A community advisory board for two borough public hospitals recognized Mental Health Month in May.
The Joint Community Advisory Board of Jacobi Medical Center and North Central Bronx Hospital held a conference on ‘Preventing Teen Suicide’ on Monday, May 16.
It presented a variety of speakers and information on the subject.
The conference, the sixth annual conference on mental health topics, was held in conjunction with the Jacobi Auxiliary.
It was dedicated to the memory of longtime community activist, the late Blanche Comras-Rifkin, who was a CAB member for three decades, said event coordinator and CAB vice chairwoman Sylvia Lask.
“It is such a timely subject at this point,” said Lask, adding that she chose the topic after Peter Cronkite, the grandson of legendary newscaster Walter Cronkite, committed suicide in 2015, days before he was to graduate college.
“This is a kid who came from a wonderful family and there was no one there to help him, and it touched me,” she said. “I began looking at statistics and I learned that there is so much suicide among young people and it is going up.”
She is not quite sure what is causing the rise in teen suicide, but bullying or concerns about the future could be reasons, she said.
“The comments I got at the conference were just amazing, she said, estimating that there were 130 to 145 attendees.
Among the presenters at the symposium were Tom Templeton, a public policy specialist, and David Woodlock, Institute for Community Living president.
Councilman Andrew Cohen, chair of the council’s committee on mental health, and Maryanne Popiel, chair of behavioral healthcare services at Jacobi and North Central Bronx Hospitals, presented remarks.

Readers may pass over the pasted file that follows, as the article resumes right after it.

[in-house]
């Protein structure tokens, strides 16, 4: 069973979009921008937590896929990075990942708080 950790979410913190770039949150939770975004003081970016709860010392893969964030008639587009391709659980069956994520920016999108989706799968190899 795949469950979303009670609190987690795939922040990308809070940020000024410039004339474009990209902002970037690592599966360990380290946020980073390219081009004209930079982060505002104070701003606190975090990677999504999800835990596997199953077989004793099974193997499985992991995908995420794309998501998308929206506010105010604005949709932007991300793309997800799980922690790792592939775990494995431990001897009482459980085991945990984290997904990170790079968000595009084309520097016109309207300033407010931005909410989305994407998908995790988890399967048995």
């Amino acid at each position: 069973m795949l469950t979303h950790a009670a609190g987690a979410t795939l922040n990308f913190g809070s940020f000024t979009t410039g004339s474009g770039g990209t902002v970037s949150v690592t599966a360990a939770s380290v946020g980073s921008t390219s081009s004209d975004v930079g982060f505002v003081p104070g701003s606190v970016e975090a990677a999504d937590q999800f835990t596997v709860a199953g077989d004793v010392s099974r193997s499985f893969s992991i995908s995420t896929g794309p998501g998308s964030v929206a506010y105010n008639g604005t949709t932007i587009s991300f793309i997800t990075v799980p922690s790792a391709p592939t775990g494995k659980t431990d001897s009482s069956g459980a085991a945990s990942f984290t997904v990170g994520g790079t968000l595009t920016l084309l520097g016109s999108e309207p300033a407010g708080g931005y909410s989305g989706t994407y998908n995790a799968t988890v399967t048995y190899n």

The keynote speaker was Tom O’Clair, family affairs advocacy specialist with Office of Mental Health who fought to pass a mental health insurance parity law called Timothy’s Law, named after his son Timothy O’Clair who committed suicide in 2001 when he was an adolesnent. He presented on the topic of Timothy’s Law.
Prior to the passage of the law in 2006, insurance companies could limit the number of outpatient visits per year.
“Any suicide, regardless of age, can be prevented, and in order to prevent it you have to have the proper tools,” said O’Clair, who added that the conference opened a door in terms of helping people further their knowledge about suicide prevention and helped dispel some of the myths.
“People walked away with a better understanding of what suicide prevention is and how they can participate in it,” he said.
Jacobi interim CEO Chris Fugazy said that the medical community needs to do all it can to increase awareness, education and prevention.
“As the father of two teen girls myself, I cannot imagine the heartache and despair surrounding such tragedies,” said Fugazy, adding “I commend our community advisory board, and Lask in particular, for being out in front on this issue.”